Posted by on December 1, 2016

According to a recent survey of farmers in Australia, many are very concerned about climate change. They feel that their agricultural representatives and politicians should be doing more about it.

The organization known as Farmers for Climate Action conducted the survey, which encompassed several states. Over 1300 primary producers, representing varied industries responded.

Fully 80 percent of respondents said that politicians should do much more to address climate change. They felt that there should be much more investment in research, as well as the development of extension programs focused on helping farmers adapt as the climate becomes hotter and more unpredictable.

The farmers felt that their agriculture sector reps should do a lot more to advocate for strong action in dealing with climate change.

Peter Holding is a farmer from Harden, located on the NSW southwest slopes. He has advocated for climate science for a very long time. Holding says that it is very clear that farmers desire strong political leadership on this very important issue.

Concerns About Climate Change Are Many And Varied

Many farmers are unsure about the term “climate change”, according to this survey.

Survey results indicated that around 60% of the respondents agree that climate change exists. Many more said that they are concerned about the changes they have noticed on their own land. Even so, these farmers were unsure that these problems were caused by climate change.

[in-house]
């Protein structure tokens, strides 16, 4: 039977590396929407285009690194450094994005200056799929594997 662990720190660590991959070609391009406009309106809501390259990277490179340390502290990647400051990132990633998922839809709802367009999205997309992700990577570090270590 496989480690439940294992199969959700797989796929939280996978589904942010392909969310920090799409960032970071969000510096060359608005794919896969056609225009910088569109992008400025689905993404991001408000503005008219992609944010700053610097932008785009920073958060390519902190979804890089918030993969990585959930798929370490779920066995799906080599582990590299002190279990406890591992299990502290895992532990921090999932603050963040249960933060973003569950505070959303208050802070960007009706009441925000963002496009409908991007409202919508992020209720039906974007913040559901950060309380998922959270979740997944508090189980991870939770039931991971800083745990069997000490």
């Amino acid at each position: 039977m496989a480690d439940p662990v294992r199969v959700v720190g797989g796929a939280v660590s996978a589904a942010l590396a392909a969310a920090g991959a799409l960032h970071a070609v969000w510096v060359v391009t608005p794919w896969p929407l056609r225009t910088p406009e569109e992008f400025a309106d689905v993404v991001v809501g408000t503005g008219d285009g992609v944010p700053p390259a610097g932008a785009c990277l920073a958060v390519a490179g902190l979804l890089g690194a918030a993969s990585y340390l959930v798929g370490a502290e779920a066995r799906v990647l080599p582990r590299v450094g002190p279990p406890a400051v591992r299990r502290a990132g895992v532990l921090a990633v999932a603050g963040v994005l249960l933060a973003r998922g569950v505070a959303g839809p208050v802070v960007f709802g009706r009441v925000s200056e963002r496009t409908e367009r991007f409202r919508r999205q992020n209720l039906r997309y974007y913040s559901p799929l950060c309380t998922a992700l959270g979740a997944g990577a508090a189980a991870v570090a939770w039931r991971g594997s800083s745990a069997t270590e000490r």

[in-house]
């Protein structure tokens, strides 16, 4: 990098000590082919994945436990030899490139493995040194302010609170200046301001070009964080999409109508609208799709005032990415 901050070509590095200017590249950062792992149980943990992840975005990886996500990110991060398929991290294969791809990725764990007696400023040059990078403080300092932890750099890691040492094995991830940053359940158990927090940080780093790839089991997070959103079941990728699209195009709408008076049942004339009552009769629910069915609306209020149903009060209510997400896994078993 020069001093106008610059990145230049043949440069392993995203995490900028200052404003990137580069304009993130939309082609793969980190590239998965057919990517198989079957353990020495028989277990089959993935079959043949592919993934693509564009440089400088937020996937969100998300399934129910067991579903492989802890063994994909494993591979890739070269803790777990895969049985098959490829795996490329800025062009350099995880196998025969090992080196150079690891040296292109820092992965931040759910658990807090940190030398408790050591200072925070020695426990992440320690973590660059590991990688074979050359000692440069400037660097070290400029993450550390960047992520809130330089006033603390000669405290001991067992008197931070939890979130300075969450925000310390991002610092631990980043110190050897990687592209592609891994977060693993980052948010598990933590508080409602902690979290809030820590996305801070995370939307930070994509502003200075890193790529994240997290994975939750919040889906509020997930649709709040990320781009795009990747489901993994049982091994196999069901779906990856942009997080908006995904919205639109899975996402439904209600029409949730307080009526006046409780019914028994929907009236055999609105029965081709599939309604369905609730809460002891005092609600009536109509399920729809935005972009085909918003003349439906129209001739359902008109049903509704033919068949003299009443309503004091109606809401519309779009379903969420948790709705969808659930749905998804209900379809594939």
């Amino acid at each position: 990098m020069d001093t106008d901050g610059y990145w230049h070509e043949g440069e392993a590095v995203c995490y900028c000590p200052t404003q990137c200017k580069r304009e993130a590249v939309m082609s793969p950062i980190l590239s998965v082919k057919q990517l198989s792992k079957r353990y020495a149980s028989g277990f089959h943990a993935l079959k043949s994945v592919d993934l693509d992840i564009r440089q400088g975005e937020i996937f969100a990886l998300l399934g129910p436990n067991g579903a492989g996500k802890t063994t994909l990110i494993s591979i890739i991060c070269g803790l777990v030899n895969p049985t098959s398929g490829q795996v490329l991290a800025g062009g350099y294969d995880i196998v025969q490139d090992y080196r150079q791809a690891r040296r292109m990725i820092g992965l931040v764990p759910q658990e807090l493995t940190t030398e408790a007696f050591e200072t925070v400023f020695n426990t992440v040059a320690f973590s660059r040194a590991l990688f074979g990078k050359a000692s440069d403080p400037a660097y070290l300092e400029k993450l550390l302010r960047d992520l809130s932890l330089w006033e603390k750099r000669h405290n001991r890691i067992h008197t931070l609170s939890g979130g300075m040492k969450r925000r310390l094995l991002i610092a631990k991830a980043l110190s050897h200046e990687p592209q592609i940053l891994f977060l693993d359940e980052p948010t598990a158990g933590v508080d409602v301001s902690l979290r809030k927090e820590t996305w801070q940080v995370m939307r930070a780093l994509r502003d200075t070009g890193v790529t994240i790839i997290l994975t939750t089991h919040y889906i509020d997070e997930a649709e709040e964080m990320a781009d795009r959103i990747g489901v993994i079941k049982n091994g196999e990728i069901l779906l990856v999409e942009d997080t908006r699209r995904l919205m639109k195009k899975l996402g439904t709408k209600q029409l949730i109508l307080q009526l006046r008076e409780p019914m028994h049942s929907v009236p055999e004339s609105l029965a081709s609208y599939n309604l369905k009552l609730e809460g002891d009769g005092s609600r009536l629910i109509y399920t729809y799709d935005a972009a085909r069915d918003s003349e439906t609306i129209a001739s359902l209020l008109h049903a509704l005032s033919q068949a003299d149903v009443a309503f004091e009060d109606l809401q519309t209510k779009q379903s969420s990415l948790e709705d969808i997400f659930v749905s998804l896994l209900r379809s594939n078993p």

Mr. Holding noted that the results of the survey may have been affected by some elements of self-selection in that those who took the survey did so voluntarily. He pointed out that this did not mean that all were in agreement, however. Fully 40% said that they didn’t “believe in” climate change.

Changing Attitudes Among Farmers

Christie Kingston is a grain and merino farmer in West Australia. She says that the survey results came as no surprise to her because the effects of climate change are quite obvious in the Goomalling wheat belt district where her farm is located.

Kingston says that prior to the changes, her father-in-law was able to run double the number of sheep he now can on half the amount of land.

She says that the amount of rain the area receives has dropped by 19% in the winter months since the 1970s.

She also states that fire conditions are much worse now and that community emergency service workers say that the fire season is much longer than in the past. In fact, in Goomalling the fire season is so challenging that fighting fires takes up time that people need to take care of their crops, so even if the fires do not cause direct damage they have a very negative impact. The people are exhausted from living around and fighting against wildfires.

Mr. Holding concurred that this is a common phenomenon among modern Australian farmers.

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